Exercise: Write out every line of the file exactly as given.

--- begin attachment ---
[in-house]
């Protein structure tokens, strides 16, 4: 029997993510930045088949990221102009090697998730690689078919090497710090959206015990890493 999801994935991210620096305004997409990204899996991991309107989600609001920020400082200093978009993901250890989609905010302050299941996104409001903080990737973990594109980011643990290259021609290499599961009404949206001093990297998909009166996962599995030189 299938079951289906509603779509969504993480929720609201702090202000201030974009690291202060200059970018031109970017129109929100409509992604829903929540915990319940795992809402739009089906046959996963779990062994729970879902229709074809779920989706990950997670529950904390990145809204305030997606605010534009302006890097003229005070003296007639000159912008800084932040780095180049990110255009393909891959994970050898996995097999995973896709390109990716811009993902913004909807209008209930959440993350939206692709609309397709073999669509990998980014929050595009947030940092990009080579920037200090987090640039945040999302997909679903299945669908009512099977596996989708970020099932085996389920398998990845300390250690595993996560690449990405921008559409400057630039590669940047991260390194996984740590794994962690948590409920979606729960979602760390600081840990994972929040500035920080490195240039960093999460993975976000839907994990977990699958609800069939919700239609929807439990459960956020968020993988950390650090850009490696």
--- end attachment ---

[in-house]
């Protein structure tokens, strides 16, 4: 029997993510930045088949990221102009090697998730690689078919090497710090959206015990890493 999801994935991210620096305004997409990204899996991991309107989600609001920020400082200093978009993901250890989609905010302050299941996104409001903080990737973990594109980011643990290259021609290499599961009404949206001093990297998909009166996962599995030189 299938079951289906509603779509969504993480929720609201702090202000201030974009690291202060200059970018031109970017129109929100409509992604829903929540915990319940795992809402739009089906046959996963779990062994729970879902229709074809779920989706990950997670529950904390990145809204305030997606605010534009302006890097003229005070003296007639000159912008800084932040780095180049990110255009393909891959994970050898996995097999995973896709390109990716811009993902913004909807209008209930959440993350939206692709609309397709073999669509990998980014929050595009947030940092990009080579920037200090987090640039945040999302997909679903299945669908009512099977596996989708970020099932085996389920398998990845300390250690595993996560690449990405921008559409400057630039590669940047991260390194996984740590794994962690948590409920979606729960979602760390600081840990994972929040500035920080490195240039960093999460993975976000839907994990977990699958609800069939919700239609929807439990459960956020968020993988950390650090850009490696």